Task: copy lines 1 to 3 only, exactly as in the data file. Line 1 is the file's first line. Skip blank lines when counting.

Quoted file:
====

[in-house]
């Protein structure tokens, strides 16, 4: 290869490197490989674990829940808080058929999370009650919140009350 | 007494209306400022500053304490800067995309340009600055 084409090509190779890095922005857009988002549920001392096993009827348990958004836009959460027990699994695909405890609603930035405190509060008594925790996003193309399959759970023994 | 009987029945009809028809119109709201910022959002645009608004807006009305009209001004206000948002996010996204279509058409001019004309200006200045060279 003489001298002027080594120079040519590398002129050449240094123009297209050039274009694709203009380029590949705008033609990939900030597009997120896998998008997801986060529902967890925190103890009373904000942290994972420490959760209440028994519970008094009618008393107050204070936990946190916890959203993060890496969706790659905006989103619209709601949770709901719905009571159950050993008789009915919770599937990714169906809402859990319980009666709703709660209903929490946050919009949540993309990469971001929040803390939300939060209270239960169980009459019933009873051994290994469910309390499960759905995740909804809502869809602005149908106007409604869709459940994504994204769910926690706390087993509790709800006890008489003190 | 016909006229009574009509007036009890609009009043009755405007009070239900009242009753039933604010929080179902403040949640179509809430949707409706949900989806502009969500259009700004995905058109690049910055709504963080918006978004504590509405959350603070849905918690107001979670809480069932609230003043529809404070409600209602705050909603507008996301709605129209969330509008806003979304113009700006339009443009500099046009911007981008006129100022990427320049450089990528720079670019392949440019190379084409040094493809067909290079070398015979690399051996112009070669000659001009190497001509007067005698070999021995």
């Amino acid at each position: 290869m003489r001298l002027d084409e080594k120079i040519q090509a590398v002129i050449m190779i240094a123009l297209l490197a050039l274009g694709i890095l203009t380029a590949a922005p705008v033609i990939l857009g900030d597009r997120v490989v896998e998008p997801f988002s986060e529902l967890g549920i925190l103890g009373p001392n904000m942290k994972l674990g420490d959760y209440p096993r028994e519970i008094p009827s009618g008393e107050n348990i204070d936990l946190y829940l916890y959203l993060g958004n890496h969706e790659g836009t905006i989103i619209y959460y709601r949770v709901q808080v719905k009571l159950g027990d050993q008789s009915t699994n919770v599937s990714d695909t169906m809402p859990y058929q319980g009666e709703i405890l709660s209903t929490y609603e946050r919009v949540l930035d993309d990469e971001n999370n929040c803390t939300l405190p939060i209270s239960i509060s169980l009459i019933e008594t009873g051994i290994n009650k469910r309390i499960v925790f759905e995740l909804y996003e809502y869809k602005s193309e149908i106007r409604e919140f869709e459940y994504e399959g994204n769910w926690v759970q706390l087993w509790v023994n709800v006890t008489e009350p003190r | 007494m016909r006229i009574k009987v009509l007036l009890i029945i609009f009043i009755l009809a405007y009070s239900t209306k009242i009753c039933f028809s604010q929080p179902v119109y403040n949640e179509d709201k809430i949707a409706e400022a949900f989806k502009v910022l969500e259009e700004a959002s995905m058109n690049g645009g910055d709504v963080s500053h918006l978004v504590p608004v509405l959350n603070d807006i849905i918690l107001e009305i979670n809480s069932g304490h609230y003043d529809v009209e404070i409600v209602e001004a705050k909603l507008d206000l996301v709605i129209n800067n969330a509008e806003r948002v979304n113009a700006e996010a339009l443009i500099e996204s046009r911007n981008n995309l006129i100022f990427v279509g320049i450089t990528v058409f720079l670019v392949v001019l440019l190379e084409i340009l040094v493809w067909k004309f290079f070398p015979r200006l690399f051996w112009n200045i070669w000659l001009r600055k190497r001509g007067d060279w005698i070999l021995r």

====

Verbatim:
[in-house]
């Protein structure tokens, strides 16, 4: 290869490197490989674990829940808080058929999370009650919140009350 | 007494209306400022500053304490800067995309340009600055 084409090509190779890095922005857009988002549920001392096993009827348990958004836009959460027990699994695909405890609603930035405190509060008594925790996003193309399959759970023994 | 009987029945009809028809119109709201910022959002645009608004807006009305009209001004206000948002996010996204279509058409001019004309200006200045060279 003489001298002027080594120079040519590398002129050449240094123009297209050039274009694709203009380029590949705008033609990939900030597009997120896998998008997801986060529902967890925190103890009373904000942290994972420490959760209440028994519970008094009618008393107050204070936990946190916890959203993060890496969706790659905006989103619209709601949770709901719905009571159950050993008789009915919770599937990714169906809402859990319980009666709703709660209903929490946050919009949540993309990469971001929040803390939300939060209270239960169980009459019933009873051994290994469910309390499960759905995740909804809502869809602005149908106007409604869709459940994504994204769910926690706390087993509790709800006890008489003190 | 016909006229009574009509007036009890609009009043009755405007009070239900009242009753039933604010929080179902403040949640179509809430949707409706949900989806502009969500259009700004995905058109690049910055709504963080918006978004504590509405959350603070849905918690107001979670809480069932609230003043529809404070409600209602705050909603507008996301709605129209969330509008806003979304113009700006339009443009500099046009911007981008006129100022990427320049450089990528720079670019392949440019190379084409040094493809067909290079070398015979690399051996112009070669000659001009190497001509007067005698070999021995």
């Amino acid at each position: 290869m003489r001298l002027d084409e080594k120079i040519q090509a590398v002129i050449m190779i240094a123009l297209l490197a050039l274009g694709i890095l203009t380029a590949a922005p705008v033609i990939l857009g900030d597009r997120v490989v896998e998008p997801f988002s986060e529902l967890g549920i925190l103890g009373p001392n904000m942290k994972l674990g420490d959760y209440p096993r028994e519970i008094p009827s009618g008393e107050n348990i204070d936990l946190y829940l916890y959203l993060g958004n890496h969706e790659g836009t905006i989103i619209y959460y709601r949770v709901q808080v719905k009571l159950g027990d050993q008789s009915t699994n919770v599937s990714d695909t169906m809402p859990y058929q319980g009666e709703i405890l709660s209903t929490y609603e946050r919009v949540l930035d993309d990469e971001n999370n929040c803390t939300l405190p939060i209270s239960i509060s169980l009459i019933e008594t009873g051994i290994n009650k469910r309390i499960v925790f759905e995740l909804y996003e809502y869809k602005s193309e149908i106007r409604e919140f869709e459940y994504e399959g994204n769910w926690v759970q706390l087993w509790v023994n709800v006890t008489e009350p003190r | 007494m016909r006229i009574k009987v009509l007036l009890i029945i609009f009043i009755l009809a405007y009070s239900t209306k009242i009753c039933f028809s604010q929080p179902v119109y403040n949640e179509d709201k809430i949707a409706e400022a949900f989806k502009v910022l969500e259009e700004a959002s995905m058109n690049g645009g910055d709504v963080s500053h918006l978004v504590p608004v509405l959350n603070d807006i849905i918690l107001e009305i979670n809480s069932g304490h609230y003043d529809v009209e404070i409600v209602e001004a705050k909603l507008d206000l996301v709605i129209n800067n969330a509008e806003r948002v979304n113009a700006e996010a339009l443009i500099e996204s046009r911007n981008n995309l006129i100022f990427v279509g320049i450089t990528v058409f720079l670019v392949v001019l440019l190379e084409i340009l040094v493809w067909k004309f290079f070398p015979r200006l690399f051996w112009n200045i070669w000659l001009r600055k190497r001509g007067d060279w005698i070999l021995r």